Public Holidays in India
|January - 25||Friday||Id-E-Milad|
|January - 26||Saturday||Republic Day|
|March - 10||Sunday||Maha Shivratri|
|March - 27||Wednesday||Holi|
|March - 29||Friday||Good Friday|
|April - 24||Wednesday||Mahavir Jayanthi|
|May - 01||Wednesday||May Day|
|May - 25||Saturday||Buddha Purnima|
|August - 09||Friday||Id-Ul-Fitr|
|August - 15||Thursday||Independence Day|
|August - 28||Wednesday||Krishna Janmastami|
|September - 09||Monday||Ganesh Chaturthi|
|October - 02||Wednesday||Mahatma Gandhi Jayanthi|
|October - 13||Sunday||Vijaya Dashami|
|October - 16||Wednesday||Bakri Id|
|November - 03||Sunday||Diwali|
|November - 14||Thursday||Muharram|
|November - 17||Sunday||Guru Nanak Jayanthi|
|December - 25||Wednesday||Christmas|
It's been said often enough that Hindus celebrate everything. So they do. The birth of gods, death of asuras, victory of the gods, marriage of the gods, the new year, new months, full moons, new moons, harvests, birthdays, initiations, marriages, deaths, anniversaries - you name the event, and it is reason for music, dance, processions, and what have you.
Eid al-Fitr often abbreviated to Eid, is a Muslim holiday that marks the end of Ramadan, the Islamic holy month of fasting (sawm).The holiday symbolizes the breaking of the fasting period.
And there is the religious bit lurking behind it all. The reasons for this lie deep, in the origin of Hinduism as an organic religion. Its followers have over time considered anything, animate or inanimate, to be sacred and aspects of divinity.
That is also why even secular events like harvests take on religious overtones, with the patron deity presiding over the festivities. As soon as something happens, there is a kind of thanksgiving to the divine that follows it.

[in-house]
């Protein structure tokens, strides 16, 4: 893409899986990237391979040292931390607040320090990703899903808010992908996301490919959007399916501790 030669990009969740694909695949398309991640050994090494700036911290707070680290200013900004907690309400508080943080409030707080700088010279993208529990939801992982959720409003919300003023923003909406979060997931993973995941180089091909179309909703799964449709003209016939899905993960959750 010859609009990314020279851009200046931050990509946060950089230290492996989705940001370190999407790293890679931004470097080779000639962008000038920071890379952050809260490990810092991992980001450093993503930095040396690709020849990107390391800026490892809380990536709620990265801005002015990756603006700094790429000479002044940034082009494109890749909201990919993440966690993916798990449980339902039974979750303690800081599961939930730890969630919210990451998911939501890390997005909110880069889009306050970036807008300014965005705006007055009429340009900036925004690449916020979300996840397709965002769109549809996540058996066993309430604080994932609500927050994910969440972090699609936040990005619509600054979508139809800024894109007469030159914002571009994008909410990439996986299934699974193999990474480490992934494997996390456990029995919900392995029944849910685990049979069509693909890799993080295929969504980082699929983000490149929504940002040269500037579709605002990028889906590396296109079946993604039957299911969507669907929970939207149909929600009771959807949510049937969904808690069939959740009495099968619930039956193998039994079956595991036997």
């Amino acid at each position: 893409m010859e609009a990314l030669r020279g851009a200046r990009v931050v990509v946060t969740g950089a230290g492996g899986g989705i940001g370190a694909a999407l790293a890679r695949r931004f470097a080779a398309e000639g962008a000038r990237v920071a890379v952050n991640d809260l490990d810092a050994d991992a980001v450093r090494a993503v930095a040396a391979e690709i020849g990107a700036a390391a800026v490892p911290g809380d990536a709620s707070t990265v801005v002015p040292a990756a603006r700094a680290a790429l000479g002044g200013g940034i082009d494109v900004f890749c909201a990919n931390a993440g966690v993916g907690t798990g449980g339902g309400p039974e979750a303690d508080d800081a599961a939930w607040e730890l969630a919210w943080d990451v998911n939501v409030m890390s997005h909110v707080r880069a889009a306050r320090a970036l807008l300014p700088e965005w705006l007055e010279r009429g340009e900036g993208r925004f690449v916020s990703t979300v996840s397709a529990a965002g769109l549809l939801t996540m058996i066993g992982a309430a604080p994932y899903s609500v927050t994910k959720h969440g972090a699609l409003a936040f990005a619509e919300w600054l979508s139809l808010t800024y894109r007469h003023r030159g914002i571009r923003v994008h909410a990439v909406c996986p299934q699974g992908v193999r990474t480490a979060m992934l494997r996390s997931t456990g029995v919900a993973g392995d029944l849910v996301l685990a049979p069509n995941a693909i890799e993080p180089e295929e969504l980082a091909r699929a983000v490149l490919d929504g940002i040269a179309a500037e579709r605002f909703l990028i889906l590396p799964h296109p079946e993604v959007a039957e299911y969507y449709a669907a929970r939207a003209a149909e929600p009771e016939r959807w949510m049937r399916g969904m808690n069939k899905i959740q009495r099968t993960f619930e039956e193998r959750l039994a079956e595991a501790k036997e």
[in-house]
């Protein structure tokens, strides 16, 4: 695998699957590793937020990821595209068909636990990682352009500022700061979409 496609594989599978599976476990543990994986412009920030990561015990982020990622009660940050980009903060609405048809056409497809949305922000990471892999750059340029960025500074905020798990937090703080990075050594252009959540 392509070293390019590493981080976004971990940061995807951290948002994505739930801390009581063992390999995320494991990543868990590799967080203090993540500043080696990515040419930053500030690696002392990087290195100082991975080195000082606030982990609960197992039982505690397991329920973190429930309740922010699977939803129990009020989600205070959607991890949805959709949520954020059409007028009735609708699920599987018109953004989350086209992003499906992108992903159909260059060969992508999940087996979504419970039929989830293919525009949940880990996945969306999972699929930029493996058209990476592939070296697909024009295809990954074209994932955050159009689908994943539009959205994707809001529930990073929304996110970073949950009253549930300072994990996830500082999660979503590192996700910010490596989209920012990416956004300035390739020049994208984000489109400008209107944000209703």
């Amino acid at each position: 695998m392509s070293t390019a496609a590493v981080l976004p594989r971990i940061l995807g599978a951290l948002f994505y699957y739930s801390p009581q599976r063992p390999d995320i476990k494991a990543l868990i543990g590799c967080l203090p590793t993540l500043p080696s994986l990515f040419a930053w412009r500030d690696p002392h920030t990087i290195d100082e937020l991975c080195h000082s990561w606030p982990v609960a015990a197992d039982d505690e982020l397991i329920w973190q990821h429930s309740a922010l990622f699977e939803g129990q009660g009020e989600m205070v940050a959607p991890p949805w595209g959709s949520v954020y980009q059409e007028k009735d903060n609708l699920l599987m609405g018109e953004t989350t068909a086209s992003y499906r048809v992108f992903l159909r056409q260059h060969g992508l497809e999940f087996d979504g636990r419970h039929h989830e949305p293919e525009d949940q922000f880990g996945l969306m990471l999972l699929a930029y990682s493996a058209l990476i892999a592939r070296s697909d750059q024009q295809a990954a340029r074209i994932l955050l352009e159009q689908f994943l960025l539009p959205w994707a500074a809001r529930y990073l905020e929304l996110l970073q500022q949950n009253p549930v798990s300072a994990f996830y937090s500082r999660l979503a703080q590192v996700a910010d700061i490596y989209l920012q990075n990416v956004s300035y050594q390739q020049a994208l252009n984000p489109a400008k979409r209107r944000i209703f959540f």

Apart from the universally celebrated festivals like Dussehra, Diwali and Ganesh Chaturthi, there are others that are observed in specific communities or geographical areas. Hindu holidays are also confined to particular regions by the importance a certain god enjoys.
Worship of Kartikeya (as during the festival of Skanda Shashti) is predominant in Tamil Nadu, where the god is considered a patron of the region. Onam is a good example of a festival that is celebrated solely by Keralites. Another interesting aspect of Onam is that it is perhaps the only major Hindu festival that celebrates the reign of an asura king, although a benevolent one.
The profusion of legends and the contradictions inherent in them is reflected in festivals too. Travel around the country, and you will hear people tell you a variety of legends involving different gods behind a single festival. Besides, you will also find versions of the same festival being celebrated under different names in different regions.
All this adds that facet of unending novelty and constant change to the strikingly colorful kaleidoscope that is India. You might end up thinking the thought: "The more things change, the more they remain the same", which is something often said about India and its magical agelessness.
With so many holy days and more than 20 major Hindu festivals, the calendar should be liberally sprinkled with them. But it isn't so. There is a distinct festival season, which runs from late August through December. This is when there is a fever of celebrations, with a string of important festivals following one another in a rush.
But the major festivals are not the only ones that the people celebrate. Browse through the Hindu almanac, and you will find a mention of holiness or sacredness against almost every day of the year. Most of the lesser festivals are lesser because they have a private rather than public face. There are rituals for phases of the moon, solar and lunar eclipses, days of the week, a person's auspicious star or zodiac sign.